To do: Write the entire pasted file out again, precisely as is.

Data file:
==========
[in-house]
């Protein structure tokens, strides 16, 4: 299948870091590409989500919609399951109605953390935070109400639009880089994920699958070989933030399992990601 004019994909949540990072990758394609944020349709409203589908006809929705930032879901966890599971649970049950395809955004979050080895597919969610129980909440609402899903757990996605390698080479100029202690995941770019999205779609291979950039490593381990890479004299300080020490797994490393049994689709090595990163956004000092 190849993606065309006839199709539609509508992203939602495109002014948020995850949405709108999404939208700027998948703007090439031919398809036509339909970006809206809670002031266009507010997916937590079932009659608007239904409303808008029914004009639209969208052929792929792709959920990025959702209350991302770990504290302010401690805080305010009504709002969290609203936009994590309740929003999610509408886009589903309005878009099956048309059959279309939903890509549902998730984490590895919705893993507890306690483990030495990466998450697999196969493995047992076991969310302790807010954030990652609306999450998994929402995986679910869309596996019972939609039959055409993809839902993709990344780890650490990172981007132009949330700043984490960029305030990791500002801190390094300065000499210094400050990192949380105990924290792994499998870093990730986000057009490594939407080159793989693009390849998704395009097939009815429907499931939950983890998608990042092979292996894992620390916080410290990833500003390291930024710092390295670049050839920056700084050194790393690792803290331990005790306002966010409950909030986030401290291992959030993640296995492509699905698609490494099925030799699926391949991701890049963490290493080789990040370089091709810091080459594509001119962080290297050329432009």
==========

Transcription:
[in-house]
């Protein structure tokens, strides 16, 4: 299948870091590409989500919609399951109605953390935070109400639009880089994920699958070989933030399992990601 004019994909949540990072990758394609944020349709409203589908006809929705930032879901966890599971649970049950395809955004979050080895597919969610129980909440609402899903757990996605390698080479100029202690995941770019999205779609291979950039490593381990890479004299300080020490797994490393049994689709090595990163956004000092 190849993606065309006839199709539609509508992203939602495109002014948020995850949405709108999404939208700027998948703007090439031919398809036509339909970006809206809670002031266009507010997916937590079932009659608007239904409303808008029914004009639209969208052929792929792709959920990025959702209350991302770990504290302010401690805080305010009504709002969290609203936009994590309740929003999610509408886009589903309005878009099956048309059959279309939903890509549902998730984490590895919705893993507890306690483990030495990466998450697999196969493995047992076991969310302790807010954030990652609306999450998994929402995986679910869309596996019972939609039959055409993809839902993709990344780890650490990172981007132009949330700043984490960029305030990791500002801190390094300065000499210094400050990192949380105990924290792994499998870093990730986000057009490594939407080159793989693009390849998704395009097939009815429907499931939950983890998608990042092979292996894992620390916080410290990833500003390291930024710092390295670049050839920056700084050194790393690792803290331990005790306002966010409950909030986030401290291992959030993640296995492509699905698609490494099925030799699926391949991701890049963490290493080789990040370089091709810091080459594509001119962080290297050329432009």